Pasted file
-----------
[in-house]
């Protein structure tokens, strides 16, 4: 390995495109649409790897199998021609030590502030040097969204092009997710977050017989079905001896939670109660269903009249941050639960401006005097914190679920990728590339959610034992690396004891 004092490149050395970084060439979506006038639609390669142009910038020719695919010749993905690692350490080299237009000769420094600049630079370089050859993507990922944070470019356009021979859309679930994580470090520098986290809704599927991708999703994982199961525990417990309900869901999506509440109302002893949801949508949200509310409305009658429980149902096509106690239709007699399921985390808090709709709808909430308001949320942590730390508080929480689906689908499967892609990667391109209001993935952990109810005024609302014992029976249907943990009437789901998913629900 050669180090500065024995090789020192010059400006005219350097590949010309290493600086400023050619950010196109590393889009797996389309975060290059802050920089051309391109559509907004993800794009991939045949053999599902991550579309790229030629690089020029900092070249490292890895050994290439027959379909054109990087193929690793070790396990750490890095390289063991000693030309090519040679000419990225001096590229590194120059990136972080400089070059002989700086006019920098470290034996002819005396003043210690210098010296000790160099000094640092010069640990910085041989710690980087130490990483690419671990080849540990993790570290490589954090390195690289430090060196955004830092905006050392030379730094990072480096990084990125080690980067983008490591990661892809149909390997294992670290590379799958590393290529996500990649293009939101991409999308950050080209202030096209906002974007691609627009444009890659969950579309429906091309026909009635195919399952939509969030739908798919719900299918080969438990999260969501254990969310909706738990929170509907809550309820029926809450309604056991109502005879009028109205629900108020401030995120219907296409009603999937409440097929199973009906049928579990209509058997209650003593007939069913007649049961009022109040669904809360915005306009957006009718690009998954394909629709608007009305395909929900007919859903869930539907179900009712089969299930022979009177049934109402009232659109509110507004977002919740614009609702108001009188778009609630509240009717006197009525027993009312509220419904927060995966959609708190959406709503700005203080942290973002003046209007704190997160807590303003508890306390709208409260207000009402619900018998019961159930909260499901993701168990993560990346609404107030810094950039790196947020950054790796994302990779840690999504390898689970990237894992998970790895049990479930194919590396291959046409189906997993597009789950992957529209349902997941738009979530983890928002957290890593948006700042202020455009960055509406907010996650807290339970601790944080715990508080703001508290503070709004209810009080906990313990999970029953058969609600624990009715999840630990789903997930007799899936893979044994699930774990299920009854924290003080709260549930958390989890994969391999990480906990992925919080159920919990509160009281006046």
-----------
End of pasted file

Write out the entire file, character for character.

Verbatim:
[in-house]
């Protein structure tokens, strides 16, 4: 390995495109649409790897199998021609030590502030040097969204092009997710977050017989079905001896939670109660269903009249941050639960401006005097914190679920990728590339959610034992690396004891 004092490149050395970084060439979506006038639609390669142009910038020719695919010749993905690692350490080299237009000769420094600049630079370089050859993507990922944070470019356009021979859309679930994580470090520098986290809704599927991708999703994982199961525990417990309900869901999506509440109302002893949801949508949200509310409305009658429980149902096509106690239709007699399921985390808090709709709808909430308001949320942590730390508080929480689906689908499967892609990667391109209001993935952990109810005024609302014992029976249907943990009437789901998913629900 050669180090500065024995090789020192010059400006005219350097590949010309290493600086400023050619950010196109590393889009797996389309975060290059802050920089051309391109559509907004993800794009991939045949053999599902991550579309790229030629690089020029900092070249490292890895050994290439027959379909054109990087193929690793070790396990750490890095390289063991000693030309090519040679000419990225001096590229590194120059990136972080400089070059002989700086006019920098470290034996002819005396003043210690210098010296000790160099000094640092010069640990910085041989710690980087130490990483690419671990080849540990993790570290490589954090390195690289430090060196955004830092905006050392030379730094990072480096990084990125080690980067983008490591990661892809149909390997294992670290590379799958590393290529996500990649293009939101991409999308950050080209202030096209906002974007691609627009444009890659969950579309429906091309026909009635195919399952939509969030739908798919719900299918080969438990999260969501254990969310909706738990929170509907809550309820029926809450309604056991109502005879009028109205629900108020401030995120219907296409009603999937409440097929199973009906049928579990209509058997209650003593007939069913007649049961009022109040669904809360915005306009957006009718690009998954394909629709608007009305395909929900007919859903869930539907179900009712089969299930022979009177049934109402009232659109509110507004977002919740614009609702108001009188778009609630509240009717006197009525027993009312509220419904927060995966959609708190959406709503700005203080942290973002003046209007704190997160807590303003508890306390709208409260207000009402619900018998019961159930909260499901993701168990993560990346609404107030810094950039790196947020950054790796994302990779840690999504390898689970990237894992998970790895049990479930194919590396291959046409189906997993597009789950992957529209349902997941738009979530983890928002957290890593948006700042202020455009960055509406907010996650807290339970601790944080715990508080703001508290503070709004209810009080906990313990999970029953058969609600624990009715999840630990789903997930007799899936893979044994699930774990299920009854924290003080709260549930958390989890994969391999990480906990992925919080159920919990509160009281006046």